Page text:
February 27, 2020

GREECE: Greece Pens Letter To UN Against Turkey Deal With Libya Claiming A Turkish Exclusive Economic Zone, Ignoring Greek Sovereign Territory Around Several Of Its Islands, Including Crete.

Ahval News
written by Staff
Thursday February 27, 2020

Greece’s permanent representative to the United Nations, Maria Theofili, penned a letter to the organisation in response to Turkey's submission of the coordinates of its continental shelf in the eastern Mediterranean, Greek newspaper Kathimerini said on Thursday.

"Published on Wednesday and dated February 19, the letter is a response to the geographical coordinates submitted by Turkey to the U.N. on November 13, setting parameters under which Turkey could expand its continental shelf across the 28th meridian," Kathimerini said.

Tensions between Turkey and Greece have risen since November, when Ankara signed an accord with Libya’s internationally recognised government that claimed a Turkish exclusive economic zone, ignoring Greek territory around several of its islands, including Crete.

Ahead of signing a deal with Libya, Turkey sent a letter to the United Nations on Nov. 13, addressing the secretary-general and reaffirmed the outer limits of its continental shelf in the eastern Mediterranean.

"These coordinates unlawfully define the outer limits of Turkey’s claimed continental shelf, in stark violation of the international law of the sea and the sovereign rights of Greece in the Eastern Mediterranean," Theofili said.

“More specifically, according to a well-established principle of the law of the sea, islands, regardless of their size, have full entitlement to maritime zones (continental shelf and exclusive economic zone), as other land territory,” Theofili said, referring to the Greek territory around several of its islands with Turkish-Libyan deal.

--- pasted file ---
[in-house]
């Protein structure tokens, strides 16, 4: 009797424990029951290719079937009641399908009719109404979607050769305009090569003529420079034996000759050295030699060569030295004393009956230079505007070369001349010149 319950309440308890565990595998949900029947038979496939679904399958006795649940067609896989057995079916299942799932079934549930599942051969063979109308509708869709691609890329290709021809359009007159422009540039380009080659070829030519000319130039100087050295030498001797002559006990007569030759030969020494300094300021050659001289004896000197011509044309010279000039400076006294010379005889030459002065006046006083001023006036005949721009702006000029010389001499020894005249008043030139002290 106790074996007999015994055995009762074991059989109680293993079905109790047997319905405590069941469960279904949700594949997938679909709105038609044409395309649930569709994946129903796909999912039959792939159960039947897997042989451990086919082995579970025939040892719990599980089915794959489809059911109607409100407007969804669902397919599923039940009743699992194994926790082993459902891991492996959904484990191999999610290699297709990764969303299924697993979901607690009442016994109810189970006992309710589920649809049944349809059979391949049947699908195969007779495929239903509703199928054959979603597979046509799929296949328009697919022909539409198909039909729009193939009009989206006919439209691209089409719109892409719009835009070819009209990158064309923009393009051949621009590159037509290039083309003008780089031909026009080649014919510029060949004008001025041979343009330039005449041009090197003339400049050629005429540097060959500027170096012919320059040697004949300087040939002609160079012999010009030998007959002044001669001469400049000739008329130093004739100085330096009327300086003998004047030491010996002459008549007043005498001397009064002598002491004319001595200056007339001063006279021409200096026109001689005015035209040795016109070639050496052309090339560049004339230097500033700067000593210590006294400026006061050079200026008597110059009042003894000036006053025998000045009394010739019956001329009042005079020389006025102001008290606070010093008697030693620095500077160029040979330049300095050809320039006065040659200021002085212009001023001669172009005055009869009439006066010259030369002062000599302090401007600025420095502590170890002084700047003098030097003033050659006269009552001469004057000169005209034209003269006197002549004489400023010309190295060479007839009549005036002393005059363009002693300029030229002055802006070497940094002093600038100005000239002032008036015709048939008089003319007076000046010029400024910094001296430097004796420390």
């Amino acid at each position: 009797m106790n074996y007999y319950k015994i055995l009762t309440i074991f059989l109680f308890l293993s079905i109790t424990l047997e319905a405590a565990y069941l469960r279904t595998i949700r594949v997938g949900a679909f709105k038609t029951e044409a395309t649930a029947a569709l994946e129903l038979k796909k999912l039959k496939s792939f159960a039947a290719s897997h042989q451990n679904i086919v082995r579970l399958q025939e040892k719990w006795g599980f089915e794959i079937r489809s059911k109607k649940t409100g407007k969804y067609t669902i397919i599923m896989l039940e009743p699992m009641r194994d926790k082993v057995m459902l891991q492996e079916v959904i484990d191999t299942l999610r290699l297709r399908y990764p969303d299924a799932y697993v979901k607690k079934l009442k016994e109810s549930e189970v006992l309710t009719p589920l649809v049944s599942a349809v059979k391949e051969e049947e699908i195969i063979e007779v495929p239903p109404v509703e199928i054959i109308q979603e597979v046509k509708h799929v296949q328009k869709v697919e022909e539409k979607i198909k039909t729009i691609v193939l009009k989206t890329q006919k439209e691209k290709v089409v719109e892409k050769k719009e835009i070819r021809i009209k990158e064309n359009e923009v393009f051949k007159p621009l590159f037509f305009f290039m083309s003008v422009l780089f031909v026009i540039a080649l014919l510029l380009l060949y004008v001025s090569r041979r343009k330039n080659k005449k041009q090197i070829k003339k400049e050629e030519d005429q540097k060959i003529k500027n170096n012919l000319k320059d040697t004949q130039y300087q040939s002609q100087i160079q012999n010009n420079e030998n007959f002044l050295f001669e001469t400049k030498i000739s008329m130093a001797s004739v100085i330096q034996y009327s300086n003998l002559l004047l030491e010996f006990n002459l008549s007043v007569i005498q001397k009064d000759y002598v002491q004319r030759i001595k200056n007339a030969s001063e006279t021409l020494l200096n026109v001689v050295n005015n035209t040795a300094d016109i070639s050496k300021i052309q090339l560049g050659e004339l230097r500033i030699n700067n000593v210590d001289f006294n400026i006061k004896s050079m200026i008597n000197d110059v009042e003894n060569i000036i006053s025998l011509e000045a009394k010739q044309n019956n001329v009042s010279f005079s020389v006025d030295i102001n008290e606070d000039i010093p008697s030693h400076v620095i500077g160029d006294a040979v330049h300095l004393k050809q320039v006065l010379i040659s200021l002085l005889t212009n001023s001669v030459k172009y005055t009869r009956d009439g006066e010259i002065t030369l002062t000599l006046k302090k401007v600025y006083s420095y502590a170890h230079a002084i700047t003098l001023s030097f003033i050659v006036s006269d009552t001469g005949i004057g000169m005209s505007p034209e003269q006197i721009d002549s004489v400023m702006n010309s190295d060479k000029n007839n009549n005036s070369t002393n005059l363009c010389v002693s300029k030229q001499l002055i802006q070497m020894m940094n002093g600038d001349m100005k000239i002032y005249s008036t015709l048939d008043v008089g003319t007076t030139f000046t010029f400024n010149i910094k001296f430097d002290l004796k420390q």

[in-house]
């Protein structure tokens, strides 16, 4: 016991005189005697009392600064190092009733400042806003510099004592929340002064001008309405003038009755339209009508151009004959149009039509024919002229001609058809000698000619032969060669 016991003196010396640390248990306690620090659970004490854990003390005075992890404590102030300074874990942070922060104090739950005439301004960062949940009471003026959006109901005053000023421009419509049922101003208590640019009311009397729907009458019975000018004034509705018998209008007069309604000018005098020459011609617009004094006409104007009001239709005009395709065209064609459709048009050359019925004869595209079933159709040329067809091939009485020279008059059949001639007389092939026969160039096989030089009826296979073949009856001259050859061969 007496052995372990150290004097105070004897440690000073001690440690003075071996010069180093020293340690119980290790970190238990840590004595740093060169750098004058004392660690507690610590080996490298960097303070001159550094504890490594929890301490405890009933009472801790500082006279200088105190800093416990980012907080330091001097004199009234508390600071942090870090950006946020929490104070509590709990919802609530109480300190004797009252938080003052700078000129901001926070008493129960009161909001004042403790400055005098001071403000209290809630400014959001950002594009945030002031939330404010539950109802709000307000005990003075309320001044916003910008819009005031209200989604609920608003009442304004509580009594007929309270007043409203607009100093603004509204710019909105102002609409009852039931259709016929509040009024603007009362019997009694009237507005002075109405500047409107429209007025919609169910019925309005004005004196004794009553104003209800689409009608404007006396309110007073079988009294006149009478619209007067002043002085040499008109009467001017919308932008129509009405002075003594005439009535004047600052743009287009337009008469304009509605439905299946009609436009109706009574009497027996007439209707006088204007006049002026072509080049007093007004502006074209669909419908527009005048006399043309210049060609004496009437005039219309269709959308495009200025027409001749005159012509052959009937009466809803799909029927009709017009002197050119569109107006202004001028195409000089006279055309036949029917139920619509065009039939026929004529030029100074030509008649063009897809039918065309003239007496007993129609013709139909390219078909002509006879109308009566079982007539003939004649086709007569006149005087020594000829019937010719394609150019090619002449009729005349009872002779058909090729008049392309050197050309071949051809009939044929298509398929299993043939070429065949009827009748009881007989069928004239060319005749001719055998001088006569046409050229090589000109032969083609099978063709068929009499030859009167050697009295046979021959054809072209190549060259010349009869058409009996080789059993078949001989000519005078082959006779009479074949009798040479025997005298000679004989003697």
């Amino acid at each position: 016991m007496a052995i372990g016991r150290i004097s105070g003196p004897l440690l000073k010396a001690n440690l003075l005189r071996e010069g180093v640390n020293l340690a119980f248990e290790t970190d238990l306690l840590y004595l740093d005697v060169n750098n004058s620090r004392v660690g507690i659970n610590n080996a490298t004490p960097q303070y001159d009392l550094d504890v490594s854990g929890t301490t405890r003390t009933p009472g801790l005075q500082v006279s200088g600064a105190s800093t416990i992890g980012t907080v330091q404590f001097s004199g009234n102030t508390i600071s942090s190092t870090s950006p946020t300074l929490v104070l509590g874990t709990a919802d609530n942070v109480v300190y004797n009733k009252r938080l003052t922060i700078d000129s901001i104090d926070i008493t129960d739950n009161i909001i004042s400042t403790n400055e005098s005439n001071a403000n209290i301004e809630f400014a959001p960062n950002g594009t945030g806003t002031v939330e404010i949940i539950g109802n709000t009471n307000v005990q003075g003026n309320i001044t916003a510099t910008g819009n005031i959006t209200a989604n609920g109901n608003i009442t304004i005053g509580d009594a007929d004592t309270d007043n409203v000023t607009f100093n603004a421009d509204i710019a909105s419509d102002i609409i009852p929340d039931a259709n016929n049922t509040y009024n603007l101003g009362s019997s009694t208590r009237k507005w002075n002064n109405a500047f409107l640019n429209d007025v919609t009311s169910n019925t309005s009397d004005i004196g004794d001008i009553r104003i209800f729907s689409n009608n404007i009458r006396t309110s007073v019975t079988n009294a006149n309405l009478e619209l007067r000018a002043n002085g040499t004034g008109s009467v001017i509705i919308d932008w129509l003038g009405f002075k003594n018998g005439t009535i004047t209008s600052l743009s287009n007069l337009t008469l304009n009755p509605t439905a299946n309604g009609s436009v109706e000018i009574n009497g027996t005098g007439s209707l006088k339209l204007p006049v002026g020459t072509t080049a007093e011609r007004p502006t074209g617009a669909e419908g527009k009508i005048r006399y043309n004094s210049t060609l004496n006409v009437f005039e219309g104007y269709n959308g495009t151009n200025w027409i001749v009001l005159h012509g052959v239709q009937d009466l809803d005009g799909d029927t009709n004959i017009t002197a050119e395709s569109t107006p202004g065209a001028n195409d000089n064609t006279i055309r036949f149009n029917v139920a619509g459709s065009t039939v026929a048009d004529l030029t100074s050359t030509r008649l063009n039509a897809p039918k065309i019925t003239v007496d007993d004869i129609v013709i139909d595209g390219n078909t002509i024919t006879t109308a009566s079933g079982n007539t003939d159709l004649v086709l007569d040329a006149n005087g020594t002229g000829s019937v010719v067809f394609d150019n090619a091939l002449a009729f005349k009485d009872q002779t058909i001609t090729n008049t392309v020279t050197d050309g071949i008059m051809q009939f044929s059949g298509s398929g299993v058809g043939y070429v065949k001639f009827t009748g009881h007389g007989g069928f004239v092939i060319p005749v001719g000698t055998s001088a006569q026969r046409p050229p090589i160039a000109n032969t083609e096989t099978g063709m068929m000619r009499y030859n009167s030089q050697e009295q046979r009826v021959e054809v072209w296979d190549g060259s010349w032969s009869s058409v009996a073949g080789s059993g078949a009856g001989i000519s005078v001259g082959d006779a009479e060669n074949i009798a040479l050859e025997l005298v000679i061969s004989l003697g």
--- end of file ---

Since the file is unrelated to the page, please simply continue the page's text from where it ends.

Turkey’s claims shun the legitimate sovereign rights of Greece and of other neighbouring countries, Theofili added.
This map above is from 2016. It was best map I could find that shows you the Syrian refugee route through Turkey. I'm sure the border fences/walls are completed or new border fences/walls have been added since 2016. But at least you have an idea of what Europe is having to endure because of Islamic ruled nations Syria and Turkey. (emphasis mine)

Daily Sabah News, Turkey
written by Staff
Tuesday January 28, 2020

Following months of illegal pushbacks of migrants, Greek authorities have finally introduced a legal framework to regularly deport refugees thanks to a new, controversial law that is likely to speed up the process.

An estimated 30 migrants per day have been deported to Turkey from Greece since the law went into force on Jan. 1, Adonis Georgiadis, deputy head of the governing New Democracy party, announced Monday.

Speaking to Real, a broadcaster based in the Greek capital Athens, Georgiadis confirmed that authorities in Turkey had been accepting the deported refugees, showing an acceleration in the asylum process.

The 237-page bill on international protection and other provisions was initially passed on Oct. 31 with the intention of speeding up the asylum process, which has been routinely stalled, causing thousands to remain in limbo while waiting for their cases to be resolved. According to the Greek government, the new bill will smooth out the refugee integration process while migrants whose asylum applications were denied will be deported more quickly. A backlog of 68,000 asylum requests waiting to be resolved has meant that some refugees have to wait for years on the Greek islands before knowing whether they will be allowed to stay.

Bill raises concerns for refugees

However, politicians' statements have indicated that a lot more than efficiency lies behind the reasoning for the bill.